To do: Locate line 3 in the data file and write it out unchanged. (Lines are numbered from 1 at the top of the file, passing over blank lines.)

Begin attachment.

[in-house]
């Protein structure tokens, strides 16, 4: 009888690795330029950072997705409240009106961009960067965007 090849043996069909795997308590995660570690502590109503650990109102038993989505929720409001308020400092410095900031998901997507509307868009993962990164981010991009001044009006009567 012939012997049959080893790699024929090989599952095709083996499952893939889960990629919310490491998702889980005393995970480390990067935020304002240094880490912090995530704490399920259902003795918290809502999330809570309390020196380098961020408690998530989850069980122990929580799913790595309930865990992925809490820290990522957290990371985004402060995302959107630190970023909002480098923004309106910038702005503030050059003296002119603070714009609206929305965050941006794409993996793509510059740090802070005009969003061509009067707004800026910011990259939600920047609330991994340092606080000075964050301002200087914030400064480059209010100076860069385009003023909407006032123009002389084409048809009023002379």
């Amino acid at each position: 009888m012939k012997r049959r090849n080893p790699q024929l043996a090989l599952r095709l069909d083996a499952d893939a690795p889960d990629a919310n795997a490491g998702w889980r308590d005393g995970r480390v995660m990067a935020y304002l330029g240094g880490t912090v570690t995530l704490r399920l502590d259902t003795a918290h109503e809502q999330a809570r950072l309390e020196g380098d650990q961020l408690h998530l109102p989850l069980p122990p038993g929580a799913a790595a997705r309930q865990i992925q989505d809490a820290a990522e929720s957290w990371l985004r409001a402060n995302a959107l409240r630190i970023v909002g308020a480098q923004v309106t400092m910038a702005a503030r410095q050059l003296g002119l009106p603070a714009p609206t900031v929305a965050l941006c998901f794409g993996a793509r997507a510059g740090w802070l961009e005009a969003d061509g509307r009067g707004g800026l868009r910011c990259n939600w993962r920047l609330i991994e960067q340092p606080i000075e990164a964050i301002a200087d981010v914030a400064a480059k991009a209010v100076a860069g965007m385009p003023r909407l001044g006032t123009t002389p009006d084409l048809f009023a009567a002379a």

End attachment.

């Amino acid at each position: 009888m012939k012997r049959r090849n080893p790699q024929l043996a090989l599952r095709l069909d083996a499952d893939a690795p889960d990629a919310n795997a490491g998702w889980r308590d005393g995970r480390v995660m990067a935020y304002l330029g240094g880490t912090v570690t995530l704490r399920l502590d259902t003795a918290h109503e809502q999330a809570r950072l309390e020196g380098d650990q961020l408690h998530l109102p989850l069980p122990p038993g929580a799913a790595a997705r309930q865990i992925q989505d809490a820290a990522e929720s957290w990371l985004r409001a402060n995302a959107l409240r630190i970023v909002g308020a480098q923004v309106t400092m910038a702005a503030r410095q050059l003296g002119l009106p603070a714009p609206t900031v929305a965050l941006c998901f794409g993996a793509r997507a510059g740090w802070l961009e005009a969003d061509g509307r009067g707004g800026l868009r910011c990259n939600w993962r920047l609330i991994e960067q340092p606080i000075e990164a964050i301002a200087d981010v914030a400064a480059k991009a209010v100076a860069g965007m385009p003023r909407l001044g006032t123009t002389p009006d084409l048809f009023a009567a002379a």